- Considering fitting a biomass boiler
- Including some forms of renewable energy into the design of your house, such as solar panels
- Building using materials with low carbon footprints
- Installing good ventilation systems
- Fitting water collection butts
Active House vs Passivhaus: What's the difference?
"An Active House is like Passivhaus, in that there is a focus on reducing energy consumption with prescribed construction, but it goes a step further, with technology which regulates and minimises energy usage by including energy generation to produce more energy than the house needs," explains expert in sustainable building methods and energy efficiency in residential homes Tim Pullen. "The technology controls heating and ventilation to those rooms that are actually being occupied, as well as controlling energy production, storage and distribution.
"The standard also considers wider sustainability issues, in that the house can be dismantled and the components used in another house."
"If you want to create a home that is super energy efficient and as environmentally friendly as possible, look no further than the Passive House standard," say the experts at Roof Maker. "Active House is basically an evolution of Passive House that goes one step further than a zero carbon footprint, by encouraging homes to produce positive energy which can then be fed back to the grid, often via photovoltaic panels," they continue. "Active House also encourages comfort and more natural light and ventilation to enter the property. So whilst Passive House homes feature few windows and can be a bit gloomy as a result, Active House homes are quite the opposite.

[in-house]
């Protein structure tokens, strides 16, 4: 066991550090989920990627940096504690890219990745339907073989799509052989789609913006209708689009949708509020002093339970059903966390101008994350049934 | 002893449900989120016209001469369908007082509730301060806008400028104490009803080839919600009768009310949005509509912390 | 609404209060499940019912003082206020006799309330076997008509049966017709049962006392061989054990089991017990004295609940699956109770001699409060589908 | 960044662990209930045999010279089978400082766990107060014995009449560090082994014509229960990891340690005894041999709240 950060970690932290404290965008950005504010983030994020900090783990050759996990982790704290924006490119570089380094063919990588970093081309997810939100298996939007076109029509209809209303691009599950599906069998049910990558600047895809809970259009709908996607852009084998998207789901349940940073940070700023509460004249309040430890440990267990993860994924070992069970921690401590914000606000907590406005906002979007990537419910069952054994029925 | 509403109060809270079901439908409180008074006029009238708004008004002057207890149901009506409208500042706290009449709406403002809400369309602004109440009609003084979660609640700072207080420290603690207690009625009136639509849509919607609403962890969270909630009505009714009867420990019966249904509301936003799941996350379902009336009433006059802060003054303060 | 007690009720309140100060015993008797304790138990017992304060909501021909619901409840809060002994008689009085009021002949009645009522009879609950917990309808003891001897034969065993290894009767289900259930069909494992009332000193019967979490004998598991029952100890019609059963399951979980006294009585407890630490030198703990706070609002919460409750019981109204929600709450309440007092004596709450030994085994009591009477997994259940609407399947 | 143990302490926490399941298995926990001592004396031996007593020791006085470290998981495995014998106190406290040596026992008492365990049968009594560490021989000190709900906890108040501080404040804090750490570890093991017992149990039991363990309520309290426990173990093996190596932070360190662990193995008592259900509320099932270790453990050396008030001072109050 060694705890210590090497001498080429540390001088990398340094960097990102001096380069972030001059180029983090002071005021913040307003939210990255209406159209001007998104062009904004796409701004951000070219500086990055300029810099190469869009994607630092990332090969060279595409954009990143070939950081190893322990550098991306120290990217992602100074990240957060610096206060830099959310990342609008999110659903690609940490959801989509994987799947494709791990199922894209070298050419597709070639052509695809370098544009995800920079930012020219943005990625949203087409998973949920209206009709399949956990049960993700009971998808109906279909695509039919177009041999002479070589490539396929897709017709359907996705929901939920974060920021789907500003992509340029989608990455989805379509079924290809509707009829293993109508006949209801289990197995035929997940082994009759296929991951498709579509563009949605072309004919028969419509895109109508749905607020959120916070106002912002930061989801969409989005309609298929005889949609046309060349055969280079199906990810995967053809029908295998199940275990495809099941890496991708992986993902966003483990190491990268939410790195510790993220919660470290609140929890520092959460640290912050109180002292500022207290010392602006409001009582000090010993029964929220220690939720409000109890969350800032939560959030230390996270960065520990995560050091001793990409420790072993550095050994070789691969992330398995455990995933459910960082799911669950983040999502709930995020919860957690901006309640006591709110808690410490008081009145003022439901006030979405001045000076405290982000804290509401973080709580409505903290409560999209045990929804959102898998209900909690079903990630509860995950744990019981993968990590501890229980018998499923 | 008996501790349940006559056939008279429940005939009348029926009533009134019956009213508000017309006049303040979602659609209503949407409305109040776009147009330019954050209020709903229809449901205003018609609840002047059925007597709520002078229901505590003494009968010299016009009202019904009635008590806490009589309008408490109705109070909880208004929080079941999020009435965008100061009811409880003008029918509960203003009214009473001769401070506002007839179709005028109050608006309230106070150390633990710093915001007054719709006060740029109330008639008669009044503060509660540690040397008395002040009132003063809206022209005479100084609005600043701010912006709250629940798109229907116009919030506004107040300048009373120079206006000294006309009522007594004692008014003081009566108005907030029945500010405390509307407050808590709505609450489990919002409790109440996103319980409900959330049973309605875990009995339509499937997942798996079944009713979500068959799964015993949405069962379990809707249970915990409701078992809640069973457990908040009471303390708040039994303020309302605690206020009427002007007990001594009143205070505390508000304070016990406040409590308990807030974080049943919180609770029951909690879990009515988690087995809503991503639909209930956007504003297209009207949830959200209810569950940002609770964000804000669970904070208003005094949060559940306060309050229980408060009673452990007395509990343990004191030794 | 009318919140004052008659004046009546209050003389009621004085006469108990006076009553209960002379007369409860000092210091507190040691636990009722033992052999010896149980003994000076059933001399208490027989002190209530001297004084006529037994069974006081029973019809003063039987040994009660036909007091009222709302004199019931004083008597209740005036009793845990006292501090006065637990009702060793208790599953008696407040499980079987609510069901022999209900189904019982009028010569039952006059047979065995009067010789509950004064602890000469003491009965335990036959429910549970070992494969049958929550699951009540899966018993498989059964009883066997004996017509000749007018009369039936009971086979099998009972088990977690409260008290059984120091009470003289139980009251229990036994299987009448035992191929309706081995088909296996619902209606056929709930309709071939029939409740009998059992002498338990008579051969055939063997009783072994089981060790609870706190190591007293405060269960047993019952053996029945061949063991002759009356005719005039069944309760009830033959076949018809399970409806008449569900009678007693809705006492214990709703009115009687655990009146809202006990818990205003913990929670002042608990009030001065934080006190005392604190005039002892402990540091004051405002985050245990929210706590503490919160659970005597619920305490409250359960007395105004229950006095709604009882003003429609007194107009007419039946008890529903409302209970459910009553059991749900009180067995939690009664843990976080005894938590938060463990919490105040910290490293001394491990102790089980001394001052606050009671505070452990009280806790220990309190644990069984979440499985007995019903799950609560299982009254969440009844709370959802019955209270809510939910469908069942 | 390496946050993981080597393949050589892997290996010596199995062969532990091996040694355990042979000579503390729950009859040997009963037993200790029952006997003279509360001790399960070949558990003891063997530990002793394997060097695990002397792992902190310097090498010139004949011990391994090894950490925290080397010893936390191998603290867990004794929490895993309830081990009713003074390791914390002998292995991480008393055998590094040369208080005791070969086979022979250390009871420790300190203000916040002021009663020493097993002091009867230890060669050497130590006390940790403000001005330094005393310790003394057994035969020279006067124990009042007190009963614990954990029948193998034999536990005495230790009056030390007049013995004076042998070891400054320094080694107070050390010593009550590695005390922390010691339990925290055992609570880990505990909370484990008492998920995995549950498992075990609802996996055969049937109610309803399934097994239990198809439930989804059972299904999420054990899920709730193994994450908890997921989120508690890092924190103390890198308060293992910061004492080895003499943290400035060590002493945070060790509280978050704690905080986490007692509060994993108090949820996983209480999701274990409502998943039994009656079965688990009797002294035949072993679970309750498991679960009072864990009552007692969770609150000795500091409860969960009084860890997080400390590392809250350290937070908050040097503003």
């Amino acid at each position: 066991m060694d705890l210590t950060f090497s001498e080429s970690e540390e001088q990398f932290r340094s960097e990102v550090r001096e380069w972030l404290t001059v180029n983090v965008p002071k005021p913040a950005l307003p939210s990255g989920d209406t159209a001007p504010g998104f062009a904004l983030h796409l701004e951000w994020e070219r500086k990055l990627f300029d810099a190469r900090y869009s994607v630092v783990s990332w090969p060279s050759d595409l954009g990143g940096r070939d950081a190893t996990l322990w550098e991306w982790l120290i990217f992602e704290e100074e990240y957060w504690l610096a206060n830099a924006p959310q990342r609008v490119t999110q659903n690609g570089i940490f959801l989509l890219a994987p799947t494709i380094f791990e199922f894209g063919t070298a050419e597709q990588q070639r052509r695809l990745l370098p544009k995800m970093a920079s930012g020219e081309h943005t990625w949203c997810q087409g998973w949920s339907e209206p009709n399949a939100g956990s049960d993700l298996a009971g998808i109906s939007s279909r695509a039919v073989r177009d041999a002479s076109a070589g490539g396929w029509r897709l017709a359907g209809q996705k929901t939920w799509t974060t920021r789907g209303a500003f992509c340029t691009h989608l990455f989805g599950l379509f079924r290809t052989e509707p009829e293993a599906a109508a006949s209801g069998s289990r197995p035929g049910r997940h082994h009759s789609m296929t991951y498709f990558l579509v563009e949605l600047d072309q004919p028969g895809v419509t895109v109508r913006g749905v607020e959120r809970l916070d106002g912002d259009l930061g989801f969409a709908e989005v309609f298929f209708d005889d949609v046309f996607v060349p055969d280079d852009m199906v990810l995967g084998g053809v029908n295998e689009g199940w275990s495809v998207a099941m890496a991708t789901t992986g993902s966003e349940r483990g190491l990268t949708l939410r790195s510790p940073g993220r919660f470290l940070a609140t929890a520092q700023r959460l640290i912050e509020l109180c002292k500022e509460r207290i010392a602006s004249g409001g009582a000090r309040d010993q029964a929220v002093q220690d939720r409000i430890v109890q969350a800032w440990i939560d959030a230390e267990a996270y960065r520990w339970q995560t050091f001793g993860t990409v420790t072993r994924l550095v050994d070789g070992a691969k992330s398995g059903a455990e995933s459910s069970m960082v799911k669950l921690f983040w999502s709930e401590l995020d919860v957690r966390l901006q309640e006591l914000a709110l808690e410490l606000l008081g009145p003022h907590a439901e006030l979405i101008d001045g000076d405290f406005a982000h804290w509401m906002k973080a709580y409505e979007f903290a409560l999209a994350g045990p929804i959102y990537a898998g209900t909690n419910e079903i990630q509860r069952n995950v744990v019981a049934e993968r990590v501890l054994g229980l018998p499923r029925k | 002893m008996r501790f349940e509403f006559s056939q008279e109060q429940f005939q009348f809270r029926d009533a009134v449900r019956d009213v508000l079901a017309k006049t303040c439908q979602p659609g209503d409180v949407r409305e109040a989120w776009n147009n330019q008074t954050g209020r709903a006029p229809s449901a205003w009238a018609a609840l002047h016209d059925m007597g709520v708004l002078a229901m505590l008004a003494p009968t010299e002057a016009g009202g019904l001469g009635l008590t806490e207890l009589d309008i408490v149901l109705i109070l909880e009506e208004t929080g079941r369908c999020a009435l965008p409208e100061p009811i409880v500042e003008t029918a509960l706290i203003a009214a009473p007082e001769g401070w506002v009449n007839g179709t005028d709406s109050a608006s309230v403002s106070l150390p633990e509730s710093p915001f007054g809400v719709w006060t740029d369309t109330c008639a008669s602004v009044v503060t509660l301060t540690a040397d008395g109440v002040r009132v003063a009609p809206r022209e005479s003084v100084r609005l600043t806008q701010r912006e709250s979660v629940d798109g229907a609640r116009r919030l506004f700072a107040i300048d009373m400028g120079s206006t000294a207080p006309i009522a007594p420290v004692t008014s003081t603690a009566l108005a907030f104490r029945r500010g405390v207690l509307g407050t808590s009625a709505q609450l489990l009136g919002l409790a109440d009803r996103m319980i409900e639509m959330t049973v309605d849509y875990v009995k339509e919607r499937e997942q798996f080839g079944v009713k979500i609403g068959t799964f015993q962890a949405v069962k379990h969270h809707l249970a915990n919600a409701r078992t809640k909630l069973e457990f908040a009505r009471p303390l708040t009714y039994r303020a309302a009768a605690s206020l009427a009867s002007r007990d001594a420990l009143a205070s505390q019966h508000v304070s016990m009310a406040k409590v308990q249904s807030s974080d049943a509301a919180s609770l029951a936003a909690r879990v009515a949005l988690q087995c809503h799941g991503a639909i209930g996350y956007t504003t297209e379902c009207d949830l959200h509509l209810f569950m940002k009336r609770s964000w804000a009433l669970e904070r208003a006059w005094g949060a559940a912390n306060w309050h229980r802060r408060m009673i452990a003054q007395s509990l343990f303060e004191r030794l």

"The obvious 'issue' with Active House is that all the extra windows and rooflights mean that solar gain (the thermal energy a home obtains from the sun) can be an issue during the summer. Furthermore, all those extra windows and rooflights are harder to insulate (and achieve the same result) as standard walls."
So, is one of these standards better than the other?
"It depends on what you want from a home," advise Roof Maker's experts. "For example, if you are simply looking to create a house with a zero-carbon footprint, Passive House is going to help you achieve that.
"If you want to take this to the next level by designing a home that produces its own energy and is comfortable to live in because of the amount of natural light and fresh air it benefits from, Active House is the standard you’ll want to meet."
"So far there has been only one known Active House built (by the standard’s developer) and at more than £7,000/m2 it could be said that it makes Passivhaus look cheap," says Tim Pullen.
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Natasha is Homebuilding & Renovating’s Associate Content Editor and has been a member of the team for over two decades. An experienced journalist and renovation expert, she has written for a number of homes titles. Over the years Natasha has renovated and carried out a side extension to a Victorian terrace. She is currently living in the rural Edwardian cottage she renovated and extended on a largely DIY basis, living on site for the duration of the project. She is now looking for her next project — something which is proving far harder than she thought it would be.